Ransomware attacks work well because they exploit common weaknesses in an organization’s security posture. The most common way ransomware is delivered is through email phishing, which takes advantage of user susceptibility to click on links or attachments from unknown senders. As a result, businesses must implement email security controls to protect against phishing attacks.
Additionally, businesses should educate their employees on the dangers of phishing emails and how to spot them. Another common way ransomware is delivered is through remote desktop protocol (RDP) brute force attacks. RDP is a legitimate tool that allows businesses to provide remote access to their systems. However, it can be abused by attackers who gain access to weak or easily guessed RDP credentials.
To protect against RDP brute force attacks, businesses should implement two-factor authentication for RDP. Additionally, businesses should consider disabling RDP if it’s not absolutely necessary. Finally, businesses should consider investing in a Next-Generation Anti-Virus (NGAV) solution. NGAV solutions are designed to stop ransomware and other advanced threats before they can cause damage.
Protecting Your Windows 10 and 11 Devices From Ransomware
Controlled Folder Access
Microsoft uses threat intelligence to protect Windows 10 and 11 devices from ransomware threats and attacks. Microsoft has an anti-ransomware tool directly built into Windows 10 and Windows 11 PCs that can detect and stop many types of ransomware.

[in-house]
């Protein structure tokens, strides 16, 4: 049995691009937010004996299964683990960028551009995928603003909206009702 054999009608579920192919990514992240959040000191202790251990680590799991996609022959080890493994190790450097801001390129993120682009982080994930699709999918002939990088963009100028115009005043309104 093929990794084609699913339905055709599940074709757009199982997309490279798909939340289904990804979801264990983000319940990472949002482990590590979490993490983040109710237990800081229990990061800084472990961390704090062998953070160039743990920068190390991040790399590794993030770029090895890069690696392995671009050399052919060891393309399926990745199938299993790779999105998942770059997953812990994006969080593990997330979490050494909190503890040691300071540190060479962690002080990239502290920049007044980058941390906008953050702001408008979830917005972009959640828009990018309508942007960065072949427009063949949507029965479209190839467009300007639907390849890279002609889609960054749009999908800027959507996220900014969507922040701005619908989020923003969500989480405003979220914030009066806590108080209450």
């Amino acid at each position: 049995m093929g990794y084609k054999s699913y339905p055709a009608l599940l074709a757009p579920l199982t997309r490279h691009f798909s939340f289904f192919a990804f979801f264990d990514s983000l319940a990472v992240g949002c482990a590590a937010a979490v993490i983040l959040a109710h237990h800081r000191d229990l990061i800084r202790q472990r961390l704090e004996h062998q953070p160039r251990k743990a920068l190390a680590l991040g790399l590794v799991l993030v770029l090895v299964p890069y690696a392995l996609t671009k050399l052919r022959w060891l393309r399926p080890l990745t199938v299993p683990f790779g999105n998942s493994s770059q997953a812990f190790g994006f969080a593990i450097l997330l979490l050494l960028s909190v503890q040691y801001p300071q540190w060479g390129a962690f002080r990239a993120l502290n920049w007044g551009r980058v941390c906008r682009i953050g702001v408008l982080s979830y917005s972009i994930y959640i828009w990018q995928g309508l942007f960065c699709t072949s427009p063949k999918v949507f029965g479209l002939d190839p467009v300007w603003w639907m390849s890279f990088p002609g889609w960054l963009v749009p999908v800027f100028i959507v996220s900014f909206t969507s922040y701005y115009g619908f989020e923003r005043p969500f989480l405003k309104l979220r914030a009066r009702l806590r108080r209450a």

Controlled folder access in Windows Security can help protect your data from ransomware and other threats. This feature prevents apps from making changes to files in certain protected folders. If an app that isn’t on the list of allowed apps tries to make a change to these files, Windows Security will block the app and alert you.
This feature is not automatically enabled on Windows 10 and 11, so you’ll need to turn it on. To do this, go to Start → Settings → Update & Security → Windows Security → Virus & Threat Protection. Under “Ransomware Protection,” select Manage settings and turn Controlled Folder Access on.
One of the best ways to protect your Windows 10 and 11 devices from ransomware is to update them with the latest security patches. By default, Windows 10 and 11 PCs are set to install updates automatically, but you can check to ensure this is turned on. To do this, go to Start → Settings → Update & Security → Windows Update and make sure the Install updates automatically option is turned on.
Backup Your Data
As we mentioned, one of the best ways to protect your data from ransomware is to regularly backup your files. If you are hit with a ransomware attack, you can recover your data from the backup and avoid paying the ransom. Once you have a solid backup in place, you can restore your files from the backup in the event of a ransomware attack. Regular backups also help protect your data in the event of hardware failure or other data loss incidents.
What Should You Do If Your Windows 10/11 PC Has Been Compromised?
If you think your Windows 10/11 PC might have been compromised, you should first disconnect it from the internet to prevent further infection. The team at 360 Smart Networks can then help you determine the best course of action, which may include backing up your data and reinstalling your operating system.
360 Smart Networks is here to help you protect your business from ransomware and other malware threats. From cloud backup services to comprehensive security solutions, we can help you keep your business safe. Contact us today to learn more about our services and how we can help you protect your business.